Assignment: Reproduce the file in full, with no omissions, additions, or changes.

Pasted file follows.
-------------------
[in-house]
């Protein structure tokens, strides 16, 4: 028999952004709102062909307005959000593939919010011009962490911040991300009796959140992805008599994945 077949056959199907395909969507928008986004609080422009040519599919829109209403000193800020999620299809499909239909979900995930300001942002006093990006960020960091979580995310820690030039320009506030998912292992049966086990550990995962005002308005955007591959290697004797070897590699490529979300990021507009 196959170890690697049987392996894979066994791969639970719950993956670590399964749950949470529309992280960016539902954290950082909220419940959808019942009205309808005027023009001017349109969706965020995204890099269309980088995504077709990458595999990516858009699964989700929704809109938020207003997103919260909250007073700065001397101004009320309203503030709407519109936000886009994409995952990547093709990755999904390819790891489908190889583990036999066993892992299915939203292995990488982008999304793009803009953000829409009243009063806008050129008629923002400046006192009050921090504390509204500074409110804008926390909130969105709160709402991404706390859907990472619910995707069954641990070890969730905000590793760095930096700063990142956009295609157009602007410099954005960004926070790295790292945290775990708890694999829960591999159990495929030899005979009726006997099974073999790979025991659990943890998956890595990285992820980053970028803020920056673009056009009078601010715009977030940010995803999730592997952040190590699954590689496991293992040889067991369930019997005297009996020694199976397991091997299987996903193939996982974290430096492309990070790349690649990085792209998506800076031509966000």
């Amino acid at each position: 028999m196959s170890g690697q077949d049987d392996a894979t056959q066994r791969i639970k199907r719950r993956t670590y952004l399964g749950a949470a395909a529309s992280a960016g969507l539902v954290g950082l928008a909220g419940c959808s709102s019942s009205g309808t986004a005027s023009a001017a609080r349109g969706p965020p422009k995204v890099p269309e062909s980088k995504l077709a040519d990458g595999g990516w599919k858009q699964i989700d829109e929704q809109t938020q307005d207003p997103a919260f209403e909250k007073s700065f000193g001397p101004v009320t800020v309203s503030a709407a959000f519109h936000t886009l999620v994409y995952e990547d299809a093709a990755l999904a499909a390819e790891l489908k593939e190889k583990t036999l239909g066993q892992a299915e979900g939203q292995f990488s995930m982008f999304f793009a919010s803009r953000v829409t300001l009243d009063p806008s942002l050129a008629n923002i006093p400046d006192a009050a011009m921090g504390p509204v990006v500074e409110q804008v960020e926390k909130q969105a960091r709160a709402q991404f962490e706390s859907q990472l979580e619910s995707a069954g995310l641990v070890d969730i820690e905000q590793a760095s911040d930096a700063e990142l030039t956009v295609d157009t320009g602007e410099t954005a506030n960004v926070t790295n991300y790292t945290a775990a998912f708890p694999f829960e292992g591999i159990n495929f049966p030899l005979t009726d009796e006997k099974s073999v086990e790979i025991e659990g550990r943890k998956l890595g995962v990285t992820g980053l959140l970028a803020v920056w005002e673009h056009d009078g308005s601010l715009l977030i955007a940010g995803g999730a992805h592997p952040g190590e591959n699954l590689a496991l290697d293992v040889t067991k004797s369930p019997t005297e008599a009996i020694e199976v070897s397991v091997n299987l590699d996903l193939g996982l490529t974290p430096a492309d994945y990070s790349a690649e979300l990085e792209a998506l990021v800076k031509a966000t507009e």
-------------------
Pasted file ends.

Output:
[in-house]
């Protein structure tokens, strides 16, 4: 028999952004709102062909307005959000593939919010011009962490911040991300009796959140992805008599994945 077949056959199907395909969507928008986004609080422009040519599919829109209403000193800020999620299809499909239909979900995930300001942002006093990006960020960091979580995310820690030039320009506030998912292992049966086990550990995962005002308005955007591959290697004797070897590699490529979300990021507009 196959170890690697049987392996894979066994791969639970719950993956670590399964749950949470529309992280960016539902954290950082909220419940959808019942009205309808005027023009001017349109969706965020995204890099269309980088995504077709990458595999990516858009699964989700929704809109938020207003997103919260909250007073700065001397101004009320309203503030709407519109936000886009994409995952990547093709990755999904390819790891489908190889583990036999066993892992299915939203292995990488982008999304793009803009953000829409009243009063806008050129008629923002400046006192009050921090504390509204500074409110804008926390909130969105709160709402991404706390859907990472619910995707069954641990070890969730905000590793760095930096700063990142956009295609157009602007410099954005960004926070790295790292945290775990708890694999829960591999159990495929030899005979009726006997099974073999790979025991659990943890998956890595990285992820980053970028803020920056673009056009009078601010715009977030940010995803999730592997952040190590699954590689496991293992040889067991369930019997005297009996020694199976397991091997299987996903193939996982974290430096492309990070790349690649990085792209998506800076031509966000």
């Amino acid at each position: 028999m196959s170890g690697q077949d049987d392996a894979t056959q066994r791969i639970k199907r719950r993956t670590y952004l399964g749950a949470a395909a529309s992280a960016g969507l539902v954290g950082l928008a909220g419940c959808s709102s019942s009205g309808t986004a005027s023009a001017a609080r349109g969706p965020p422009k995204v890099p269309e062909s980088k995504l077709a040519d990458g595999g990516w599919k858009q699964i989700d829109e929704q809109t938020q307005d207003p997103a919260f209403e909250k007073s700065f000193g001397p101004v009320t800020v309203s503030a709407a959000f519109h936000t886009l999620v994409y995952e990547d299809a093709a990755l999904a499909a390819e790891l489908k593939e190889k583990t036999l239909g066993q892992a299915e979900g939203q292995f990488s995930m982008f999304f793009a919010s803009r953000v829409t300001l009243d009063p806008s942002l050129a008629n923002i006093p400046d006192a009050a011009m921090g504390p509204v990006v500074e409110q804008v960020e926390k909130q969105a960091r709160a709402q991404f962490e706390s859907q990472l979580e619910s995707a069954g995310l641990v070890d969730i820690e905000q590793a760095s911040d930096a700063e990142l030039t956009v295609d157009t320009g602007e410099t954005a506030n960004v926070t790295n991300y790292t945290a775990a998912f708890p694999f829960e292992g591999i159990n495929f049966p030899l005979t009726d009796e006997k099974s073999v086990e790979i025991e659990g550990r943890k998956l890595g995962v990285t992820g980053l959140l970028a803020v920056w005002e673009h056009d009078g308005s601010l715009l977030i955007a940010g995803g999730a992805h592997p952040g190590e591959n699954l590689a496991l290697d293992v040889t067991k004797s369930p019997t005297e008599a009996i020694e199976v070897s397991v091997n299987l590699d996903l193939g996982l490529t974290p430096a492309d994945y990070s790349a690649e979300l990085e792209a998506l990021v800076k031509a966000t507009e």